Oldham bus firm first to be fined for pension law breach
A bus company has become the first UK firm to be sentenced for failing to enrol staff on a pension scheme.
Stotts Tours of Oldham, Greater Manchester, should have begun pension contributions for staff from 2015, The Pensions Regulator (TPR) said.
The firm and its managing director Alan Stott previously admitted wilful failure to comply with pensions law.
They were ordered to pay more than £39,000 at Brighton Magistrates' Court.
District Judge Teresa Szagun said: "Initially Mr Stott's attitude was to bury his head in the sand. This later left him in a position where he was out of his depth."
The fines and court costs come on top of £14,400 in civil fines already owed for failing to comply with the law on automatic pension enrolment.
Stotts Tours must also pay an estimated £10,000 in backdated pension contributions for its staff, as well as ongoing contributions.
Magistrates fined the company £27,000 and ordered it to pay £7,400 in costs and a £120 victim surcharge on Wednesday.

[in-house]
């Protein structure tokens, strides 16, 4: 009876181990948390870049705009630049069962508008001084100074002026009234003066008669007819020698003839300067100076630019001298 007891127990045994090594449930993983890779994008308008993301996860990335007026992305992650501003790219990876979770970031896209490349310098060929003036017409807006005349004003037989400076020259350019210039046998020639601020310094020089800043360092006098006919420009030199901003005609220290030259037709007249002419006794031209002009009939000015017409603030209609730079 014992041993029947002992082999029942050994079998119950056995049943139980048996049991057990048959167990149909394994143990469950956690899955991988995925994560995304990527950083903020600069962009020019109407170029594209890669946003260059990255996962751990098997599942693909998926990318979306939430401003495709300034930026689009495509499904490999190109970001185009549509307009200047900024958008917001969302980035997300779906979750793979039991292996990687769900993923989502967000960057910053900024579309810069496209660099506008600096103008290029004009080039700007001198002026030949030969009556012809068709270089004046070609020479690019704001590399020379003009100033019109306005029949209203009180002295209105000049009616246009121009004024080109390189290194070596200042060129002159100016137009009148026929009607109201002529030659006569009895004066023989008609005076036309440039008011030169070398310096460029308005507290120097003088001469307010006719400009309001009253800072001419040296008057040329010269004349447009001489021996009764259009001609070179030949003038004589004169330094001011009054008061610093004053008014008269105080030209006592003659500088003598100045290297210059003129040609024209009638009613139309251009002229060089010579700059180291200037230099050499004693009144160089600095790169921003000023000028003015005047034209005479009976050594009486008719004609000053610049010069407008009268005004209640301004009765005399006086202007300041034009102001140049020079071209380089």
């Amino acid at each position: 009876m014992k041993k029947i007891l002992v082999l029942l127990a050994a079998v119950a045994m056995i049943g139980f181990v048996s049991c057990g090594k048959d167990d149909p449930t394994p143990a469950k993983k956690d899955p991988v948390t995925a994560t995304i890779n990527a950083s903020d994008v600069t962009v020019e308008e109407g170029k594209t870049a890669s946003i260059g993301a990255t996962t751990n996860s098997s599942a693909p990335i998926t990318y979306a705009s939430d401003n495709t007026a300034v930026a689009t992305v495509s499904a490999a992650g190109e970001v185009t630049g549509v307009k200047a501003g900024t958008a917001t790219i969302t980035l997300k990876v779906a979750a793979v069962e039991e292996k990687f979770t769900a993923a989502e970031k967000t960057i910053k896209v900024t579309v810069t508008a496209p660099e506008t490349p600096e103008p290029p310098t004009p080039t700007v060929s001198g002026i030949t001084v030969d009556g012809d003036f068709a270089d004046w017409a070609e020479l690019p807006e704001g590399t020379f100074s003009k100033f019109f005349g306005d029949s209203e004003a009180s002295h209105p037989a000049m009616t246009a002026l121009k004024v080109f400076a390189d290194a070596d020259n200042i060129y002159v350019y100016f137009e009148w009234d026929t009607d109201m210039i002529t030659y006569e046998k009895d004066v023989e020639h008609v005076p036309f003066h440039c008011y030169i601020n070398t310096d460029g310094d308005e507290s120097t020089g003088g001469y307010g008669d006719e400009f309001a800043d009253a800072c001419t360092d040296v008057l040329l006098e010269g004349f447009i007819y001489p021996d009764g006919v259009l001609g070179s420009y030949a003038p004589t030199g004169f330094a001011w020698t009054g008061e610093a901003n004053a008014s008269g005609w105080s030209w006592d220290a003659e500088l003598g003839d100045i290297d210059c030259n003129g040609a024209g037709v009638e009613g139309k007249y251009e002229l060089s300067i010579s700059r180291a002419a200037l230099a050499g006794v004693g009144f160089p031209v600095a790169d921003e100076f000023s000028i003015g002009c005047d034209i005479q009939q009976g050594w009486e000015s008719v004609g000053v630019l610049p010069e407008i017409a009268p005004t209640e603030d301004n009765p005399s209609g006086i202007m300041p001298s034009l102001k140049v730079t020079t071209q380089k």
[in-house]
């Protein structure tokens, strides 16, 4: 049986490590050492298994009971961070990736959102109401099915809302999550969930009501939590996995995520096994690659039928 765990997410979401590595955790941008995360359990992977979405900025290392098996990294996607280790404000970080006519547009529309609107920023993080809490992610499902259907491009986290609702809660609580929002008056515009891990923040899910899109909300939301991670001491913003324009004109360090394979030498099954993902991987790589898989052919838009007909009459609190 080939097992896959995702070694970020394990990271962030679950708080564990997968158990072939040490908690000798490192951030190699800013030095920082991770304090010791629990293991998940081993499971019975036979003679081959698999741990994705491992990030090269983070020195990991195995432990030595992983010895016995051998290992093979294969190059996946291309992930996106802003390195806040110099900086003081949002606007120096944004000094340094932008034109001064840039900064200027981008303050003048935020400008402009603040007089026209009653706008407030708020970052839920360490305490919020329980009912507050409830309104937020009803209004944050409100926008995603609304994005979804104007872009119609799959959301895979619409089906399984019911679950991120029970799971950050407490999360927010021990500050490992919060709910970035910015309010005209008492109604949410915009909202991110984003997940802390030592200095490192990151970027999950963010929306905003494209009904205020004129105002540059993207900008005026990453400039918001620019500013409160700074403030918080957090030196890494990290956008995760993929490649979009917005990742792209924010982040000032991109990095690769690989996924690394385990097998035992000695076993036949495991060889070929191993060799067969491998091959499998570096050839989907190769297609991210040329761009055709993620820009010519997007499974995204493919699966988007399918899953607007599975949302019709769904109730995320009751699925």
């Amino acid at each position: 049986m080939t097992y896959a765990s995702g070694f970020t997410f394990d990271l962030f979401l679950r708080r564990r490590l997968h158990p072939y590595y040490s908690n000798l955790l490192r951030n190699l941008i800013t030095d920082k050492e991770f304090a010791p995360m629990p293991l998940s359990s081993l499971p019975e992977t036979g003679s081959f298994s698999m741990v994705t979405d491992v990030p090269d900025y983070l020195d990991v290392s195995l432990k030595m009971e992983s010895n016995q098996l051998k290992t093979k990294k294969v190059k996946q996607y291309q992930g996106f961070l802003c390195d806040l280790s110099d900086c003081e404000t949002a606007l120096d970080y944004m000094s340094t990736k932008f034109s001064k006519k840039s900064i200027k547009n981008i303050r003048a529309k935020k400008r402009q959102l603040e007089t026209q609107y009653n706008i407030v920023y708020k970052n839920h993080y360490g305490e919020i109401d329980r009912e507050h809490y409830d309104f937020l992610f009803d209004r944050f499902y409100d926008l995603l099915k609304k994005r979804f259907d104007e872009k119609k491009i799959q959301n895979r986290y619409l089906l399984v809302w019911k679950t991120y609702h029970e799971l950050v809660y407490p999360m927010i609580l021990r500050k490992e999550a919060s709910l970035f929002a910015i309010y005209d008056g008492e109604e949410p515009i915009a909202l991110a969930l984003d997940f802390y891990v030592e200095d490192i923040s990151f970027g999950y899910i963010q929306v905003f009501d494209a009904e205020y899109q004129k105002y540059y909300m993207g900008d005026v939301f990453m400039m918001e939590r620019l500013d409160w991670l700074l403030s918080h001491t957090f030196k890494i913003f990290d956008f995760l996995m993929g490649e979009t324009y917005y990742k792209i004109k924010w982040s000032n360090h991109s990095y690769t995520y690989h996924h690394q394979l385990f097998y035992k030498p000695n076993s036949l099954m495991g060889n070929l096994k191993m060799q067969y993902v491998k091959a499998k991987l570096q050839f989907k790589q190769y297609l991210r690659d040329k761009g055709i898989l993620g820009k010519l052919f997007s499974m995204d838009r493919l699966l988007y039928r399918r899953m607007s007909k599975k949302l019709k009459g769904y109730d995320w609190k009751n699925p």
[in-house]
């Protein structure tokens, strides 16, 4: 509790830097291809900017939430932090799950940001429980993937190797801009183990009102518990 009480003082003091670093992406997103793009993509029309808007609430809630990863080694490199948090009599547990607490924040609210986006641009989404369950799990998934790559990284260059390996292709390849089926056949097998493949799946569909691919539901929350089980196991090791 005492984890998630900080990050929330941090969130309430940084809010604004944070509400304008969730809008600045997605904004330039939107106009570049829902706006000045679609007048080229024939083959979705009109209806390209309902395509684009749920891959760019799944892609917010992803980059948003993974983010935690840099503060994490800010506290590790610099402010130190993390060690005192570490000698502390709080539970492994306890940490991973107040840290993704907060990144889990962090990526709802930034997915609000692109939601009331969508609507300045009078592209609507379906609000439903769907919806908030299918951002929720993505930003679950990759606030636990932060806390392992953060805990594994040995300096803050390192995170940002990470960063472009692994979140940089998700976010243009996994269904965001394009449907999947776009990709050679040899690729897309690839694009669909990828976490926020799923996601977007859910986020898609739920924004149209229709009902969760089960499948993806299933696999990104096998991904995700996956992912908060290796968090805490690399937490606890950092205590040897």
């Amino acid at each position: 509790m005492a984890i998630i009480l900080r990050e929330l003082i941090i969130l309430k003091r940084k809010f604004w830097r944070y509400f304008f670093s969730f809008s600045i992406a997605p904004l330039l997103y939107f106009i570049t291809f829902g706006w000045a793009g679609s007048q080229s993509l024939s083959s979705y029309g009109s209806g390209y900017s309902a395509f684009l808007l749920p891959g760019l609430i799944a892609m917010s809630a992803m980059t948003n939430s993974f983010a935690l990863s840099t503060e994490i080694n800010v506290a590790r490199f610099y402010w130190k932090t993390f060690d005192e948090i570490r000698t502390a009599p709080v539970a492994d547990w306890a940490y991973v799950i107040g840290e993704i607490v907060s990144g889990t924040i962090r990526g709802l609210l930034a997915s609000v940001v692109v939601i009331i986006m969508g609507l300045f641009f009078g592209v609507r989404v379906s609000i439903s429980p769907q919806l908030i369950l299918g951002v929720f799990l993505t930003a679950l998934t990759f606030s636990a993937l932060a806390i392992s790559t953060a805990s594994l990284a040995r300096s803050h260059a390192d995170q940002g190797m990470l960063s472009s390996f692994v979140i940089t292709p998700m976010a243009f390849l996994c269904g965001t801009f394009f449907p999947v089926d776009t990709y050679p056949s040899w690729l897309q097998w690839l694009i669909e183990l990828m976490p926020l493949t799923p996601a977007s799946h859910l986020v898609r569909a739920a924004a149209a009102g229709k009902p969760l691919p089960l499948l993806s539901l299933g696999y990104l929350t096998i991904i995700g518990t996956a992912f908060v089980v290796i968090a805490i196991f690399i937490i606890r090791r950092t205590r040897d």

Stott, 69, was ordered to pay a £4,455 fine and a £120 victim surcharge.
According to the Pensions Act 2008, every employer in the UK, where appropriate, must contribute towards a pension scheme for their staff in a process known as automatic enrolment.
Auto-enrolment has been phased in by the government since 2012, so that workers can save to top-up their state pension on retirement.
What is automatic enrolment?
- Unless they are already signed up to a workplace pension, a slice of a worker's pay packet is automatically diverted to a pension savings pot, which is invested until retirement
- Their employer also makes a contribution, as does the government
- Individuals have the option to opt out if they wish, although that will mean losing the employer's contribution
- Anyone on a short-term contract, working where an agency pays their wages, or who is on maternity, adoption or carer's leave should still be eligible
- The total minimum contribution is currently set at 2% of earnings (0.8% from the worker, 1% from an employer, and 0.2% as tax relief from the government)
- From April 2018, it will increase to 5% of earnings (2.4% from the worker, 2% from the employer, and 0.6% as tax relief)
- From April 2019 onwards, it will rise to 8% of earnings (4% from the individual, 3% from the employer, and 1% as tax relief)
In the first prosecution of its kind, TPR found 36 staff from Stotts Tours should have been put on a pension scheme from June 2015.
TPR director Darren Ryder said "automatic enrolment is not an option, it is the law".
He said: "It's extremely disappointing that a tiny minority of employers continue to flout the law by denying their staff the pensions they are entitled to."